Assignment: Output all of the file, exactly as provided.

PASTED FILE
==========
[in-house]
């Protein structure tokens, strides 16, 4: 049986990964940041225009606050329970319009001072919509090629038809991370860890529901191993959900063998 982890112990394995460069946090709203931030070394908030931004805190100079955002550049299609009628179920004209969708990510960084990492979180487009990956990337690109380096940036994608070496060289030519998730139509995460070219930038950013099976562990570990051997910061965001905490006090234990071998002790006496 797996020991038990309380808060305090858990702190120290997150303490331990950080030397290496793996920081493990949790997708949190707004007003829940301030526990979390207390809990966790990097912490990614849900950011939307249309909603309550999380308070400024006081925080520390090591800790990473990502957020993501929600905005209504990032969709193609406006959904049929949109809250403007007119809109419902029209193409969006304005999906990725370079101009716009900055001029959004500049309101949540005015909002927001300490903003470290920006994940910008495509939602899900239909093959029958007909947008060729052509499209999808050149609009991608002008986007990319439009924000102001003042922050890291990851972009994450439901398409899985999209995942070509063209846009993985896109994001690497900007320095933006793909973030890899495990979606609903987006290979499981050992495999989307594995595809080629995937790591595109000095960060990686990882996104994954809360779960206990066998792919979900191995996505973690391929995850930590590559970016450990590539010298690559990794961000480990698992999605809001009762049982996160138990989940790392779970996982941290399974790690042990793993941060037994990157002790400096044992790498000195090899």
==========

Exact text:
[in-house]
């Protein structure tokens, strides 16, 4: 049986990964940041225009606050329970319009001072919509090629038809991370860890529901191993959900063998 982890112990394995460069946090709203931030070394908030931004805190100079955002550049299609009628179920004209969708990510960084990492979180487009990956990337690109380096940036994608070496060289030519998730139509995460070219930038950013099976562990570990051997910061965001905490006090234990071998002790006496 797996020991038990309380808060305090858990702190120290997150303490331990950080030397290496793996920081493990949790997708949190707004007003829940301030526990979390207390809990966790990097912490990614849900950011939307249309909603309550999380308070400024006081925080520390090591800790990473990502957020993501929600905005209504990032969709193609406006959904049929949109809250403007007119809109419902029209193409969006304005999906990725370079101009716009900055001029959004500049309101949540005015909002927001300490903003470290920006994940910008495509939602899900239909093959029958007909947008060729052509499209999808050149609009991608002008986007990319439009924000102001003042922050890291990851972009994450439901398409899985999209995942070509063209846009993985896109994001690497900007320095933006793909973030890899495990979606609903987006290979499981050992495999989307594995595809080629995937790591595109000095960060990686990882996104994954809360779960206990066998792919979900191995996505973690391929995850930590590559970016450990590539010298690559990794961000480990698992999605809001009762049982996160138990989940790392779970996982941290399974790690042990793993941060037994990157002790400096044992790498000195090899």